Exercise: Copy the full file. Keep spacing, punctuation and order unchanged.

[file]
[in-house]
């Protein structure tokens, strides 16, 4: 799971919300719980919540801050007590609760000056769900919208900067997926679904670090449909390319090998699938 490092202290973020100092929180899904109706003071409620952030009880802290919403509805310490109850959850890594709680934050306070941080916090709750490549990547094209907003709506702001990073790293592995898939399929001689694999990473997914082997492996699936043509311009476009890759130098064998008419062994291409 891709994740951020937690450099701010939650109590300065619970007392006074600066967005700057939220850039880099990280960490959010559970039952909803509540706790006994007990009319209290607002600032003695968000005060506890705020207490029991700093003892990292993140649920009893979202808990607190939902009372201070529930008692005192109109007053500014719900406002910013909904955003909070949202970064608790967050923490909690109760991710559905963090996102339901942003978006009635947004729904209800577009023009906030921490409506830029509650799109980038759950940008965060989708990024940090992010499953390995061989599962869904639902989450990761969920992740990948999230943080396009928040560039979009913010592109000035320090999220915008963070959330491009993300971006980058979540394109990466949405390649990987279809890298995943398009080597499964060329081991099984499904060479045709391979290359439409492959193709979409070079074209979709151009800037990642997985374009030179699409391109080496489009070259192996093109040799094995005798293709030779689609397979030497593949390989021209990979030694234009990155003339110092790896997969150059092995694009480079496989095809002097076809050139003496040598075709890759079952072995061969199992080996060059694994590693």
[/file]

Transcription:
[in-house]
């Protein structure tokens, strides 16, 4: 799971919300719980919540801050007590609760000056769900919208900067997926679904670090449909390319090998699938 490092202290973020100092929180899904109706003071409620952030009880802290919403509805310490109850959850890594709680934050306070941080916090709750490549990547094209907003709506702001990073790293592995898939399929001689694999990473997914082997492996699936043509311009476009890759130098064998008419062994291409 891709994740951020937690450099701010939650109590300065619970007392006074600066967005700057939220850039880099990280960490959010559970039952909803509540706790006994007990009319209290607002600032003695968000005060506890705020207490029991700093003892990292993140649920009893979202808990607190939902009372201070529930008692005192109109007053500014719900406002910013909904955003909070949202970064608790967050923490909690109760991710559905963090996102339901942003978006009635947004729904209800577009023009906030921490409506830029509650799109980038759950940008965060989708990024940090992010499953390995061989599962869904639902989450990761969920992740990948999230943080396009928040560039979009913010592109000035320090999220915008963070959330491009993300971006980058979540394109990466949405390649990987279809890298995943398009080597499964060329081991099984499904060479045709391979290359439409492959193709979409070079074209979709151009800037990642997985374009030179699409391109080496489009070259192996093109040799094995005798293709030779689609397979030497593949390989021209990979030694234009990155003339110092790896997969150059092995694009480079496989095809002097076809050139003496040598075709890759079952072995061969199992080996060059694994590693």